The catacombs are the ancient underground cemeteries, used by the Christian and the Jewish communities, above all at Rome. The Christian catacombs, which are the most numerous, began in the second century and the excavating continued until the first half of the fifth.
In the beginning they were only burial places. Here the Christians gathered to celebrate their funeral rites, the anniversaries of the martyrs and of the dead.
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During the persecutions, in exceptional cases, the catacombs were used as places of momentary refuge for the celebration of the Eucharist. They were not used as secret hiding places of the early Christians. This is only a fiction taken from novels or movies.
After the persecutions, especially in the time of pope Saint Damascus (366 - 384) they became real shrines of the martyrs, centre's of devotion and of pilgrimage for Christians from every part of the empire.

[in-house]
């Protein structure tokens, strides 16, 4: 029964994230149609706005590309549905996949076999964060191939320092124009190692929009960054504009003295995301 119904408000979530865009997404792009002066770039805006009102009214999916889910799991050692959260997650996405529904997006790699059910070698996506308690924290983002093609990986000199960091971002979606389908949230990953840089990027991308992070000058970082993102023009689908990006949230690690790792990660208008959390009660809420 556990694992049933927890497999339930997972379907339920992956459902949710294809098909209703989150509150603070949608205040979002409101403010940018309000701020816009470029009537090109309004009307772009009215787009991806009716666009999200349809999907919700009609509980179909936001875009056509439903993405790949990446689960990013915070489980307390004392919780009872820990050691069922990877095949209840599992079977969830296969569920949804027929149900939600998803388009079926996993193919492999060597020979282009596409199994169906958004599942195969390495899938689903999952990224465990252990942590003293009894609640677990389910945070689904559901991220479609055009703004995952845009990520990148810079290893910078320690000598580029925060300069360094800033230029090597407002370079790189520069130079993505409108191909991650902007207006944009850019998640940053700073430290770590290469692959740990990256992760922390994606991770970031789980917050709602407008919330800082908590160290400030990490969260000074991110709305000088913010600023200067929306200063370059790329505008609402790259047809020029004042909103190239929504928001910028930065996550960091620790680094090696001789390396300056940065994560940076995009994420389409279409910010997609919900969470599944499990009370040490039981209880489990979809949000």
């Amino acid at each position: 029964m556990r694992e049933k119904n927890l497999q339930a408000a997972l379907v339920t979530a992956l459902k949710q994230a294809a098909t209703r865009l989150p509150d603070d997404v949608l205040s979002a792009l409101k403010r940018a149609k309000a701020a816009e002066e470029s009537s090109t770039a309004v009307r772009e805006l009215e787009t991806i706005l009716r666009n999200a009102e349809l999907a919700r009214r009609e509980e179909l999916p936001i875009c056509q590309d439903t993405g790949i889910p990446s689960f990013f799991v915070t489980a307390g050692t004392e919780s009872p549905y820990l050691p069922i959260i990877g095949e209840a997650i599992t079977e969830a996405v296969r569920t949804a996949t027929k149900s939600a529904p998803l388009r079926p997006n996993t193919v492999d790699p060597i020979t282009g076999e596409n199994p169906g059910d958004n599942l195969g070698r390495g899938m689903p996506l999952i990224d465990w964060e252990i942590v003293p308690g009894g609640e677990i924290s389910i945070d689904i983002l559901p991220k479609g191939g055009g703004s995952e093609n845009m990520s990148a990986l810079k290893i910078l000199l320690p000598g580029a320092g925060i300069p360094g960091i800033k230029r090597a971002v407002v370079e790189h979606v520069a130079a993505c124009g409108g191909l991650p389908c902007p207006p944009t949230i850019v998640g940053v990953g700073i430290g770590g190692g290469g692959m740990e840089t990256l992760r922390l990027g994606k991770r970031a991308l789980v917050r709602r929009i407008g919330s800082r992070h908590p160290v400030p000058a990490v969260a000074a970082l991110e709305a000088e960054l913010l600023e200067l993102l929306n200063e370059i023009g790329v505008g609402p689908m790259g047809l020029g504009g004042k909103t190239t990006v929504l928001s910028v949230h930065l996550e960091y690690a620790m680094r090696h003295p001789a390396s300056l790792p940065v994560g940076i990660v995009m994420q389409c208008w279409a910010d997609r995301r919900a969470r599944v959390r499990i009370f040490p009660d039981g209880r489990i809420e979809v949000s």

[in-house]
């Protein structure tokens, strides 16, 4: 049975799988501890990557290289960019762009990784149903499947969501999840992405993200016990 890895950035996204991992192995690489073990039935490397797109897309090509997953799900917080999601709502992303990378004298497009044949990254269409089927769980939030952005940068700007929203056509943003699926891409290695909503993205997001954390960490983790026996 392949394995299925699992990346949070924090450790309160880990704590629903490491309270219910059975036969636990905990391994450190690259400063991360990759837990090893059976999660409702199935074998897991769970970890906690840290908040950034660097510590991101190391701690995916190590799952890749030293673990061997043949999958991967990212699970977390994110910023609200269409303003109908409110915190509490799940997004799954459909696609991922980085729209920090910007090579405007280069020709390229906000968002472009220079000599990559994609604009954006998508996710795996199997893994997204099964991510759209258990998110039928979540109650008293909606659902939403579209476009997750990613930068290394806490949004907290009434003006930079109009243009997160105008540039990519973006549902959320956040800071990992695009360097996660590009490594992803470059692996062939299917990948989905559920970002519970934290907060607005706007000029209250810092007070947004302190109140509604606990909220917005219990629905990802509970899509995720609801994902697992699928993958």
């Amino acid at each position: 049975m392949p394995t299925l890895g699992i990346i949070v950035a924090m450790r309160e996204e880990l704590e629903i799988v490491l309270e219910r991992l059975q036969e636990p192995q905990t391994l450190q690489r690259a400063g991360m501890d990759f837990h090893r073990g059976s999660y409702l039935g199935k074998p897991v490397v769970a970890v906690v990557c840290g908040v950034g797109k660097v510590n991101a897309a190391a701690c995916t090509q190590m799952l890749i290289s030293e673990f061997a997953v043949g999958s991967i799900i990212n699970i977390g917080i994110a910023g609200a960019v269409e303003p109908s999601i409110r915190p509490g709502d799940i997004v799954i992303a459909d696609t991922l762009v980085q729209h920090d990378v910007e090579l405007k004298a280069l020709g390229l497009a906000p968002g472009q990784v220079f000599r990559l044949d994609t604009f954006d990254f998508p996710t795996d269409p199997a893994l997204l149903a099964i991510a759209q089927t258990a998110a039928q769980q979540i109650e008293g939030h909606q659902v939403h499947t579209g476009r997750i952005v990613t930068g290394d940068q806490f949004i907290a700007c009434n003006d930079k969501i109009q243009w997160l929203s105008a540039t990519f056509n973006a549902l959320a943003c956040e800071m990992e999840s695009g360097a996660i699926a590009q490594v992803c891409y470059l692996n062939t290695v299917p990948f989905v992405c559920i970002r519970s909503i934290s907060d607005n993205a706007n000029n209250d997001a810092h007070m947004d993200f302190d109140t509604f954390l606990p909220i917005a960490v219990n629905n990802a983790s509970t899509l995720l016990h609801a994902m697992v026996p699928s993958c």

In those days in Rome too there existed cemeteries in the open, but the Christians, for several reasons, preferred underground cemeteries. First of all, the Christians rejected the pagan custom of cremation; they preferred burial, just as Christ was buried, because they felt they had to respect the bodies that one day would rise from the dead.
This genuine belief of the Christians created a problem of space, which exerted a great influence upon the development of the catacombs. The areas owned by the Christians above ground were very limited in extent. Had they used only open-air cemeteries, since they as a rule did not reuse the tombs, the space available for burial would have quickly been exhausted.